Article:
Enter your email address:

Delivered by FeedBurner

Ruminations on “Investment Legends”



Saw a quotation in a book that I identified with strongly:

We think we can count everything. We can count everything, except what’s important. We can’t count integrity, we can’t count loyalty, we can’t count character.

John C Bogle – Investment Legends that Leads to Wealth

Been reading this book by Barrie Dunstan about Investment Legends: The Wisdom that Leads to Wealth (Financial Review) and have read about Peter Bernstein, Barton Biggs and John Bogle. The thing about reading about people like them is to realise that when even people like them keep learning and are humble about it, what more an ordinary investor like me?

Investing is a funny business. You need to know something so that you are not suckered into a fools’ game, trading positions on a daily or regular basis, contra without the basis to cover your position, putting all your money into one stock etc. At the same time, the more you know, the more you realise you don’t really know.

Another investor legend, Barton Biggs, is “essentially someone who looks at investors’ big picture asset allocations, rather than picking individual stocks. He appears to approach this task like a sponge, building a base of knowledge, talking to people, reading various information sources before getting a feeling that a market is attractive”.

If an investor who has managed billions and is still managing these billions thinks like that, and is eager to learn more, what more a mere ordinary investor like me?

And still the same Mr Biggs has this to say “This book (Hedgehogging by Barton Biggs) is not a how –to primer. There are no enduring answers about how to invest successfully in these pages because I have none.”

I find such humble attitude and eagerness to learn more endearing. I like that a lot better than those who try to preach and have a know it all attitude.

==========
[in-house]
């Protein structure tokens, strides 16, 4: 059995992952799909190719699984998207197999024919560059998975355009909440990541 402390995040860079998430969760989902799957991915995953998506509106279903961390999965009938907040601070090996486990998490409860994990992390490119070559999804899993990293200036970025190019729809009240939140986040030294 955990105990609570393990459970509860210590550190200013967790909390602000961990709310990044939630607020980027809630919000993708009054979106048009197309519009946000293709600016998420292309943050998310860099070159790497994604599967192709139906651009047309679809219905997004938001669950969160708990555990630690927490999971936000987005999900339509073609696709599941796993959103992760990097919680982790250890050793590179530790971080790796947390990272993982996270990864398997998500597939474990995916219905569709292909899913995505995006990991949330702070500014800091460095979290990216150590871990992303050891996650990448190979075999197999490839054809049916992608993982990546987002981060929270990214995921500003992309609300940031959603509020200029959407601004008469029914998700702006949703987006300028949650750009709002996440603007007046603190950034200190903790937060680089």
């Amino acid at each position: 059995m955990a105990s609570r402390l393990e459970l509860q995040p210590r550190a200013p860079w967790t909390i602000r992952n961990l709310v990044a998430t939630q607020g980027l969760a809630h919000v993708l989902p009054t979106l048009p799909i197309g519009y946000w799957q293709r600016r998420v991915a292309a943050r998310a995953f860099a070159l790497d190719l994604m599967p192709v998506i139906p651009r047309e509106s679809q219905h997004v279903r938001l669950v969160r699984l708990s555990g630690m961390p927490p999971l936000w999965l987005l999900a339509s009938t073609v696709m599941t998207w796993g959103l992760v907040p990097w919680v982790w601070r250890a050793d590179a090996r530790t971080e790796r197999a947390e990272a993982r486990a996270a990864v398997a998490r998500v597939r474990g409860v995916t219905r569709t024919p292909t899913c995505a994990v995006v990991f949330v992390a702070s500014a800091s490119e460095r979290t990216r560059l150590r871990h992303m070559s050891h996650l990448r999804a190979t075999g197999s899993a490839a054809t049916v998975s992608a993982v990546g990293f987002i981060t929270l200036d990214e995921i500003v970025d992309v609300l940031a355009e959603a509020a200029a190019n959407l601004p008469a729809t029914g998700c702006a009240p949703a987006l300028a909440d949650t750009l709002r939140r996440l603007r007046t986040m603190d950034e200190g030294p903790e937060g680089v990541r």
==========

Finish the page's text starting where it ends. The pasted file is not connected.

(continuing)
So the next time someone comes up to you and say buy this or sell that, listen politely, learn more and find out more instead of blindly following.

Before I go, I have to explain the photo above. It was taken by my brother-in-law as we were taking a taxi to visit my grandmother in Yishun. The sun was setting and we saw the most amazing sunset that I have ever seen. I didn’t bring my DSLR, my brother-in-law did.

Which investment book do you find the most useful to you thus far?

Related Posts

Bookmark and Share


Post a Comment


The information contained in this blog is prepared from data believed to be correct and reliable at the time of publication of this report. The authors do not make any guarantee or representation as to the adequacy, accuracy, completeness, reliability of the information contained herein. Neither the authors or any affiliates or related persons shall be liable for any consequences (direct or indirect losses, loss of profits and damages) of any
reliance placed on information provided in the blog.

Shares and financial instruments illustrated in this blog can go down sharply or in certain instruments suffer total loss on the initial investments. Investors are advised to make their own judgment on the information provided and consult their own financial advisors or consultants as to the suitability of the products illustrated to their particular financial needs and objectives before acting on any information contained herein in this blog.